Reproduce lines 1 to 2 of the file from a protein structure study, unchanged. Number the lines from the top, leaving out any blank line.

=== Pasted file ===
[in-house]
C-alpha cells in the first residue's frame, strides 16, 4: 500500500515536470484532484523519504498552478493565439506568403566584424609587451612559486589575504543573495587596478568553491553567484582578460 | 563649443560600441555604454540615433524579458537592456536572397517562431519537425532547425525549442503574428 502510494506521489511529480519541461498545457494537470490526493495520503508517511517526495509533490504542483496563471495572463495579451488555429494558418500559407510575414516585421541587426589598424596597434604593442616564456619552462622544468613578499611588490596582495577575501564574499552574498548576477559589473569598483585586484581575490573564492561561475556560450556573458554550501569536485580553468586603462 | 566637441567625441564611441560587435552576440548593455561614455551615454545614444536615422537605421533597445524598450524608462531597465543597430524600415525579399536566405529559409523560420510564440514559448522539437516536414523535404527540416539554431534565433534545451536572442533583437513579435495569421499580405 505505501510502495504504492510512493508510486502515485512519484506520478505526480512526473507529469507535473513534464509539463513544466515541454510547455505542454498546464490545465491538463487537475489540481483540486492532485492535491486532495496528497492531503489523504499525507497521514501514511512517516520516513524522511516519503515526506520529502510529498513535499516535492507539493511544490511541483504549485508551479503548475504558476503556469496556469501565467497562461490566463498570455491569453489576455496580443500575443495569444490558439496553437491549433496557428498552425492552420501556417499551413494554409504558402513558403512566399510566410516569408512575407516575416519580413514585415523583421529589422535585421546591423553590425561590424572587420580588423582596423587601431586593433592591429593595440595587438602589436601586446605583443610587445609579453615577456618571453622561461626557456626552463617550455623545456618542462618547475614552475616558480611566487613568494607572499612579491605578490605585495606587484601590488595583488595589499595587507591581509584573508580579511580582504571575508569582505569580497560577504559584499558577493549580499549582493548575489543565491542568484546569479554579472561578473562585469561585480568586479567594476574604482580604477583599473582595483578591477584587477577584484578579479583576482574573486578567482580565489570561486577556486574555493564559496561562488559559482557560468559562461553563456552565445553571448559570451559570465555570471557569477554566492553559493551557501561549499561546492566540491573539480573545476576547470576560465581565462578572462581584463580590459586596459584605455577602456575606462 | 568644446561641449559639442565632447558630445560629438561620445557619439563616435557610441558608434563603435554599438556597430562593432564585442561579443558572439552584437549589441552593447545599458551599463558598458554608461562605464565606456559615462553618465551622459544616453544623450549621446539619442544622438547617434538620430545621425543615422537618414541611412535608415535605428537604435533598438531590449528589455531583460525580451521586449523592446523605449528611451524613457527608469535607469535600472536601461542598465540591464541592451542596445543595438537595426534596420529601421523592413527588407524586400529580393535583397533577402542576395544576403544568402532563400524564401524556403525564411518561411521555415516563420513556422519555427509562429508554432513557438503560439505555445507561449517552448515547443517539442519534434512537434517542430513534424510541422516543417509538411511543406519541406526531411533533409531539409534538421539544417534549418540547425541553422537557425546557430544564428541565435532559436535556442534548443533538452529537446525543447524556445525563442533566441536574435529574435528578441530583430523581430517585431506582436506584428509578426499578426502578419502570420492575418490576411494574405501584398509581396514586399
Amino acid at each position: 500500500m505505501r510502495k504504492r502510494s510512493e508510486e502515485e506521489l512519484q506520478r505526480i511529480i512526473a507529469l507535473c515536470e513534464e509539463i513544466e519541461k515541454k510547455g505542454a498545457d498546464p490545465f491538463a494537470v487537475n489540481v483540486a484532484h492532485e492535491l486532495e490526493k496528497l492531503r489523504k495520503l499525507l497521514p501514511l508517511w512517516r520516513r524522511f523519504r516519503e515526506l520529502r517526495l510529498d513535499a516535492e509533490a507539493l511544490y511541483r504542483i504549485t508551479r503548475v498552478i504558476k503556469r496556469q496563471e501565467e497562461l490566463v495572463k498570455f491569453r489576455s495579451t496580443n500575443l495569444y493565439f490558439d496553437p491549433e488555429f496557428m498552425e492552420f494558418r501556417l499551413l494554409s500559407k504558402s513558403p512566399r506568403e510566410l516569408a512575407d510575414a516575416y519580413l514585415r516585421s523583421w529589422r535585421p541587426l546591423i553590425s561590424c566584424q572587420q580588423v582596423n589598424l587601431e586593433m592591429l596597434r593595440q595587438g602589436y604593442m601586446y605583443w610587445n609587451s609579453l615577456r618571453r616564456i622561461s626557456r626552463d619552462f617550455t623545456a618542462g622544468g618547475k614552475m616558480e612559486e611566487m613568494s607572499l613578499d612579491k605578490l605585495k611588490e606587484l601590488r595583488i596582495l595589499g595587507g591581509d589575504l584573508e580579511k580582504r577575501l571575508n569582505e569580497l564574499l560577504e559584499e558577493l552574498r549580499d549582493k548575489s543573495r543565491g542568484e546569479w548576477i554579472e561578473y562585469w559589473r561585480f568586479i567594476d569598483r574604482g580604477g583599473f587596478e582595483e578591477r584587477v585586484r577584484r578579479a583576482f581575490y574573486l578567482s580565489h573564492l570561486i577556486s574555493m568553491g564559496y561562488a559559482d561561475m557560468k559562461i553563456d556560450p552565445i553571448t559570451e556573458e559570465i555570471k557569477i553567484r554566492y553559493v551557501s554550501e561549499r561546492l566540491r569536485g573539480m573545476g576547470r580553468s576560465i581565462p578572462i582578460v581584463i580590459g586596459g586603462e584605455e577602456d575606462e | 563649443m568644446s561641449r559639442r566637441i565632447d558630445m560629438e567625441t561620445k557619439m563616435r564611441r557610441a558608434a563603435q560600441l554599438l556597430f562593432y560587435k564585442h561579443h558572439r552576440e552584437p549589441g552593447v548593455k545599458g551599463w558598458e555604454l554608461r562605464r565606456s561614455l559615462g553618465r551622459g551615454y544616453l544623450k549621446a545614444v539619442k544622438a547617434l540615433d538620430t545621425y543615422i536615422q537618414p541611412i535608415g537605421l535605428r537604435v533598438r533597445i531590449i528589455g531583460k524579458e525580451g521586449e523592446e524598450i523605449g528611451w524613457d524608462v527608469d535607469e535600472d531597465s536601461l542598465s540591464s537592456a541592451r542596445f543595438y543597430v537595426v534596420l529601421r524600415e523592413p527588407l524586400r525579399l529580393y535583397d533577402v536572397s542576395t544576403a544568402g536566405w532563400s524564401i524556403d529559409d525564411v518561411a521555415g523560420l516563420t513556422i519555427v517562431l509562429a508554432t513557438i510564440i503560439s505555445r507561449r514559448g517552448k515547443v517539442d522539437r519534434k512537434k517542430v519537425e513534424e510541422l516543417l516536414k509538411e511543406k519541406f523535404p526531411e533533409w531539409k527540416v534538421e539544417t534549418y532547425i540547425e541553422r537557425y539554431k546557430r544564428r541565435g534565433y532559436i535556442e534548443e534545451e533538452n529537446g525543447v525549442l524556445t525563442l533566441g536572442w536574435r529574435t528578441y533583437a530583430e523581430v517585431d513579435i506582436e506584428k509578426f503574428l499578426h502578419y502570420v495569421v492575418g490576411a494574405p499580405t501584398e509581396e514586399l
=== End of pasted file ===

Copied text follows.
[in-house]
C-alpha cells in the first residue's frame, strides 16, 4: 500500500515536470484532484523519504498552478493565439506568403566584424609587451612559486589575504543573495587596478568553491553567484582578460 | 563649443560600441555604454540615433524579458537592456536572397517562431519537425532547425525549442503574428 502510494506521489511529480519541461498545457494537470490526493495520503508517511517526495509533490504542483496563471495572463495579451488555429494558418500559407510575414516585421541587426589598424596597434604593442616564456619552462622544468613578499611588490596582495577575501564574499552574498548576477559589473569598483585586484581575490573564492561561475556560450556573458554550501569536485580553468586603462 | 566637441567625441564611441560587435552576440548593455561614455551615454545614444536615422537605421533597445524598450524608462531597465543597430524600415525579399536566405529559409523560420510564440514559448522539437516536414523535404527540416539554431534565433534545451536572442533583437513579435495569421499580405 505505501510502495504504492510512493508510486502515485512519484506520478505526480512526473507529469507535473513534464509539463513544466515541454510547455505542454498546464490545465491538463487537475489540481483540486492532485492535491486532495496528497492531503489523504499525507497521514501514511512517516520516513524522511516519503515526506520529502510529498513535499516535492507539493511544490511541483504549485508551479503548475504558476503556469496556469501565467497562461490566463498570455491569453489576455496580443500575443495569444490558439496553437491549433496557428498552425492552420501556417499551413494554409504558402513558403512566399510566410516569408512575407516575416519580413514585415523583421529589422535585421546591423553590425561590424572587420580588423582596423587601431586593433592591429593595440595587438602589436601586446605583443610587445609579453615577456618571453622561461626557456626552463617550455623545456618542462618547475614552475616558480611566487613568494607572499612579491605578490605585495606587484601590488595583488595589499595587507591581509584573508580579511580582504571575508569582505569580497560577504559584499558577493549580499549582493548575489543565491542568484546569479554579472561578473562585469561585480568586479567594476574604482580604477583599473582595483578591477584587477577584484578579479583576482574573486578567482580565489570561486577556486574555493564559496561562488559559482557560468559562461553563456552565445553571448559570451559570465555570471557569477554566492553559493551557501561549499561546492566540491573539480573545476576547470576560465581565462578572462581584463580590459586596459584605455577602456575606462 | 568644446561641449559639442565632447558630445560629438561620445557619439563616435557610441558608434563603435554599438556597430562593432564585442561579443558572439552584437549589441552593447545599458551599463558598458554608461562605464565606456559615462553618465551622459544616453544623450549621446539619442544622438547617434538620430545621425543615422537618414541611412535608415535605428537604435533598438531590449528589455531583460525580451521586449523592446523605449528611451524613457527608469535607469535600472536601461542598465540591464541592451542596445543595438537595426534596420529601421523592413527588407524586400529580393535583397533577402542576395544576403544568402532563400524564401524556403525564411518561411521555415516563420513556422519555427509562429508554432513557438503560439505555445507561449517552448515547443517539442519534434512537434517542430513534424510541422516543417509538411511543406519541406526531411533533409531539409534538421539544417534549418540547425541553422537557425546557430544564428541565435532559436535556442534548443533538452529537446525543447524556445525563442533566441536574435529574435528578441530583430523581430517585431506582436506584428509578426499578426502578419502570420492575418490576411494574405501584398509581396514586399